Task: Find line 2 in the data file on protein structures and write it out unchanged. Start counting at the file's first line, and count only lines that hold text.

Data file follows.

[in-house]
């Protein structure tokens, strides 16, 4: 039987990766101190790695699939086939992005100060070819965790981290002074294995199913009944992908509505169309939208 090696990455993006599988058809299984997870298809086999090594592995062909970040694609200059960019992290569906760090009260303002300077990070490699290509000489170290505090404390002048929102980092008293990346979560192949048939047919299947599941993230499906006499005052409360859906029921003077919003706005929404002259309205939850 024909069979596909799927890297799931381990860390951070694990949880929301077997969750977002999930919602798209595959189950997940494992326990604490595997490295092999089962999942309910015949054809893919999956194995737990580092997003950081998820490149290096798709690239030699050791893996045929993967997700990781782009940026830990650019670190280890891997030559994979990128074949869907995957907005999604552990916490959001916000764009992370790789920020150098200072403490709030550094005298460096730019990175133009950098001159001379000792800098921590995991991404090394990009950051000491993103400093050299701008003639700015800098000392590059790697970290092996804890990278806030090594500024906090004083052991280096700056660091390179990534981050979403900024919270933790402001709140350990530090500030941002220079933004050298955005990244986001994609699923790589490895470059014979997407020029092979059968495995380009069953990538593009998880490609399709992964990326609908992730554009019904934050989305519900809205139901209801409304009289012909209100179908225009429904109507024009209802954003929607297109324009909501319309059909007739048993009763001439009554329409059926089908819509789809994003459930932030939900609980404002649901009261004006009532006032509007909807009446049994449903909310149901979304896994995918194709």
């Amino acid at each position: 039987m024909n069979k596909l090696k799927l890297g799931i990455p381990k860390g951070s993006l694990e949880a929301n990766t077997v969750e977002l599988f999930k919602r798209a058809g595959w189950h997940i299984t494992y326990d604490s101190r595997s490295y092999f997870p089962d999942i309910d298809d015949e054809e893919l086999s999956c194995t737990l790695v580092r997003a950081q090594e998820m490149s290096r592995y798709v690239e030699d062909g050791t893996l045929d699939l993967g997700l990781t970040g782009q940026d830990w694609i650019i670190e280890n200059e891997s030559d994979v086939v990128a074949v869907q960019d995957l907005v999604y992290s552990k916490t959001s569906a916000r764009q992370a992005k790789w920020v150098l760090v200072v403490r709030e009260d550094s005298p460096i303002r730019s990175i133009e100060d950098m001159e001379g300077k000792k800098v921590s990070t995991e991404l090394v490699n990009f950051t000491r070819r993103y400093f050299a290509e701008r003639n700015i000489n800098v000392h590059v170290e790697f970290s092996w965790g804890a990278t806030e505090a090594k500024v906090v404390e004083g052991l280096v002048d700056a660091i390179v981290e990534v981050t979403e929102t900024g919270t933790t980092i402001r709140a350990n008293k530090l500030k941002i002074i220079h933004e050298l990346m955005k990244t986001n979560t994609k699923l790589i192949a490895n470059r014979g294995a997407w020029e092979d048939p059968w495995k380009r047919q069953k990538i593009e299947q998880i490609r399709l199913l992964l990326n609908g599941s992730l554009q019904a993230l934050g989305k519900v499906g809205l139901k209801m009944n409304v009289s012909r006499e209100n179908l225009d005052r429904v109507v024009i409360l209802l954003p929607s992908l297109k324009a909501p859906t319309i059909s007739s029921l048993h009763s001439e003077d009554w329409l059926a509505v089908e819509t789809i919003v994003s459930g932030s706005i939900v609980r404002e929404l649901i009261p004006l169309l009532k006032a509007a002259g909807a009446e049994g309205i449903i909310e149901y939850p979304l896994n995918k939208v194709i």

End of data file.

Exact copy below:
């Protein structure tokens, strides 16, 4: 039987990766101190790695699939086939992005100060070819965790981290002074294995199913009944992908509505169309939208 090696990455993006599988058809299984997870298809086999090594592995062909970040694609200059960019992290569906760090009260303002300077990070490699290509000489170290505090404390002048929102980092008293990346979560192949048939047919299947599941993230499906006499005052409360859906029921003077919003706005929404002259309205939850 024909069979596909799927890297799931381990860390951070694990949880929301077997969750977002999930919602798209595959189950997940494992326990604490595997490295092999089962999942309910015949054809893919999956194995737990580092997003950081998820490149290096798709690239030699050791893996045929993967997700990781782009940026830990650019670190280890891997030559994979990128074949869907995957907005999604552990916490959001916000764009992370790789920020150098200072403490709030550094005298460096730019990175133009950098001159001379000792800098921590995991991404090394990009950051000491993103400093050299701008003639700015800098000392590059790697970290092996804890990278806030090594500024906090004083052991280096700056660091390179990534981050979403900024919270933790402001709140350990530090500030941002220079933004050298955005990244986001994609699923790589490895470059014979997407020029092979059968495995380009069953990538593009998880490609399709992964990326609908992730554009019904934050989305519900809205139901209801409304009289012909209100179908225009429904109507024009209802954003929607297109324009909501319309059909007739048993009763001439009554329409059926089908819509789809994003459930932030939900609980404002649901009261004006009532006032509007909807009446049994449903909310149901979304896994995918194709």